Public Services > Central Government

GDS reaffirms commitment to PSN compliance approach

Neil Merrett Published 16 March 2017

Whitehall will look at re-framing the compliance standards developed for PSN as it looks to migrate away from using the secure network in favour of internet services


The Government Digital Service (GDS) has said it has no intention of abandoning current reliance on the Public Services Network (PSN’s) compliance standards, at least for the immediate future, as it contemplates a revised communication security approach based on using internet services.

The claims were made in response to a blog published earlier this year announcing that the government was “now on a journey away from using the PSN” with Internet-based services being viewed suitable for communications to support the vast majority of work undertaken by the public sector. PSN functions as a secure high performance network for public sector organisations.

Mark Smith, head of PSN compliance with GDS, said there was no timeline for moving away from using the private network due to a need for significant work to prepare for the required changes. 

“For the people and organisations that we talk to across the PSN community, the news didn’t come as much of a surprise: there’s been a world of change in IT trends since the PSN was originally set up more than 10 years ago,” he said.

“However, the same people told us that they were worried that the PSN compliance process was also set to disappear and, if it did, then that would raise big questions.”

Smith noted that particular concerns had been raised with GDS from stakeholders around ensuring communications were still secure in the absence of using the PSN, as well as obligations about data handling.

He argued that while the internet was being viewed as a sufficient channel for communications, it would still be important to implement the same security standards whether organisations were connected to the PSN or not.

“It’s going to take some time for the public sector to get to a point when the services it needs to use and the information it needs to access each day can be done over the internet,” said the post.

“We’re working with organisations across government and the public sector and the PSN community, as well as suppliers and service providers, to ensure issues are identified and we’ll work together to provide common solutions.”

At a time of significant change in the communications environment for public sector organisations, GDS said it is focused on expanding and reframing the existing PSN compliance requirements “in a new context” that will retain the current assurance principles in place.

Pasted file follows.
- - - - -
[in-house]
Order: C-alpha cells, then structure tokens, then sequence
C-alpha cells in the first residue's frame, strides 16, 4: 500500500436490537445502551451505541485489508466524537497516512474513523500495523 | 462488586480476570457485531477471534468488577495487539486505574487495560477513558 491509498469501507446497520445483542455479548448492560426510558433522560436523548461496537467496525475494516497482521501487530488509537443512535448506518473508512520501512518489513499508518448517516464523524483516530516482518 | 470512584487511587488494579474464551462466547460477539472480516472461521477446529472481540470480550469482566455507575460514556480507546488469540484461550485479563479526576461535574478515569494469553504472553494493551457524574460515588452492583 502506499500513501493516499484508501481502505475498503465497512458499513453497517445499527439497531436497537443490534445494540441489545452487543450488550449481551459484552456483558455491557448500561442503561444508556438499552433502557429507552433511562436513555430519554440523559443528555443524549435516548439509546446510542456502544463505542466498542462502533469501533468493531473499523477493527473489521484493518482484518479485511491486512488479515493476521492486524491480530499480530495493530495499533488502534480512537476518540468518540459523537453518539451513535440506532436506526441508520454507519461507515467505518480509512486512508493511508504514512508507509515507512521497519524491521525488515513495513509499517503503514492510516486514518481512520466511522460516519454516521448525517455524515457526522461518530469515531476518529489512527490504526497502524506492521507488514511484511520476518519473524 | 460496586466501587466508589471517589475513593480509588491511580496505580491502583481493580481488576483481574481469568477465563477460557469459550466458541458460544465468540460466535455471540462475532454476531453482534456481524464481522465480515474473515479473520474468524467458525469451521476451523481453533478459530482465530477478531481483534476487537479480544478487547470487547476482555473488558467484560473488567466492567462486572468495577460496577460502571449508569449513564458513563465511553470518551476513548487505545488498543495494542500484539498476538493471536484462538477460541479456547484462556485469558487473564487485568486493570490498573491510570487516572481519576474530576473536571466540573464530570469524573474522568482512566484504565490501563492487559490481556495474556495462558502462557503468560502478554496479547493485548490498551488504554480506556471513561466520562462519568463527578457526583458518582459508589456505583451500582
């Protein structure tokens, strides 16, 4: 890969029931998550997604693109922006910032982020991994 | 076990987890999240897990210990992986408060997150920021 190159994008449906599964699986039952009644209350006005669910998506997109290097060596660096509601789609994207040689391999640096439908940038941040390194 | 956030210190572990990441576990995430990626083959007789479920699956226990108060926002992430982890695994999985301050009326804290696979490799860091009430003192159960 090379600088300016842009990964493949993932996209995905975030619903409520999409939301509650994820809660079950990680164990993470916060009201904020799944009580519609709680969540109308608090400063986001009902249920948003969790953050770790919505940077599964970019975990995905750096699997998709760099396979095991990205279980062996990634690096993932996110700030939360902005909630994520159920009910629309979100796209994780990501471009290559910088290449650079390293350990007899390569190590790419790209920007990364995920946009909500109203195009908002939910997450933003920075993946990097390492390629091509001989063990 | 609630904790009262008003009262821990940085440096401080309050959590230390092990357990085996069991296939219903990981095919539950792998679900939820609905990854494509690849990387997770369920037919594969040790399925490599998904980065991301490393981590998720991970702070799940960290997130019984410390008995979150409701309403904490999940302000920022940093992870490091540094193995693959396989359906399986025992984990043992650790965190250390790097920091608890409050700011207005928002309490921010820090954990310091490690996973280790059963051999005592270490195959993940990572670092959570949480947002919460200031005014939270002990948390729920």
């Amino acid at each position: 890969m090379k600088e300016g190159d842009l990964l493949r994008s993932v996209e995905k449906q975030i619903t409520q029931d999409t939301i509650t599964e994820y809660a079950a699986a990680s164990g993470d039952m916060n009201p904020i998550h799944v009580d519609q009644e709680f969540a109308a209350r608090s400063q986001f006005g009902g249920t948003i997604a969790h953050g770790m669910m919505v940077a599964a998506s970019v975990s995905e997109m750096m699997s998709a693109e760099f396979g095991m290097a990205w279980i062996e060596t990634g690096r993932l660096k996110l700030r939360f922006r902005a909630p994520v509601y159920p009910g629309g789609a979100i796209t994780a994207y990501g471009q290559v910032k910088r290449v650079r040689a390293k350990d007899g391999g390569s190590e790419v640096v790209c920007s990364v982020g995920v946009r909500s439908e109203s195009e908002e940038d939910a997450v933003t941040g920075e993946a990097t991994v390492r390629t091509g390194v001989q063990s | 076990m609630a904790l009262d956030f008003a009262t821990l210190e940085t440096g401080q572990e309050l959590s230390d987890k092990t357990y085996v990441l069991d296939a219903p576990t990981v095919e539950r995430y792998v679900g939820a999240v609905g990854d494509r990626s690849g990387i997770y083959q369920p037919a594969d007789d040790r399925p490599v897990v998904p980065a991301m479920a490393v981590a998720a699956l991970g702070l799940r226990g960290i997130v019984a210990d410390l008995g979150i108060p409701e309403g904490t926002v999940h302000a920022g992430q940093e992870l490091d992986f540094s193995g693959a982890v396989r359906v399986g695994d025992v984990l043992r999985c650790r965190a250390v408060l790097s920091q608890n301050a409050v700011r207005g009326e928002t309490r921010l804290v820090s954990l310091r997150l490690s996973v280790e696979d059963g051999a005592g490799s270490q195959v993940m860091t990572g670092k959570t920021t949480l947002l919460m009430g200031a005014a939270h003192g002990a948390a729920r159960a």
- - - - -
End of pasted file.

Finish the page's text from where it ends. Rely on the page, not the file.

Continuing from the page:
“A new context that can tap into the methodology we’ve built for collecting security data,” said the organisation.

“[A process] that can make use of the historical data we hold; that can build on the co-operative relationships that we’ve nurtured across the public sector; and, most importantly, make it simpler, quicker and more valued to those who achieve it.”

Smith added that the compliance process for PSN was devised under the principle of government departments understanding who is using their data and ensuring trust among users.

He added that this need for trust and data governance would still be required even after the government migrates services from the PSN network.

Smith’s blog post follows a roundtable discussion about the PSN held last week, organised by the network providers’ association Innopsis, which saw GDS playing up the importance of the standards and wider community that had been built up around the network.

Simon Foster, PSN Operations Manager at the Cabinet Office, told the roundtable discussion that there were aspects of the ecosystem around PSN that it hoped to preserve even once the network is defunct.

“The first thing that we got was a set of  common standards  that we could agree on that was a way of describing what a network for government ought to look like.  That is extraordinary because prior to that we had hundreds of different networks all built to different standards,” he said at the time.

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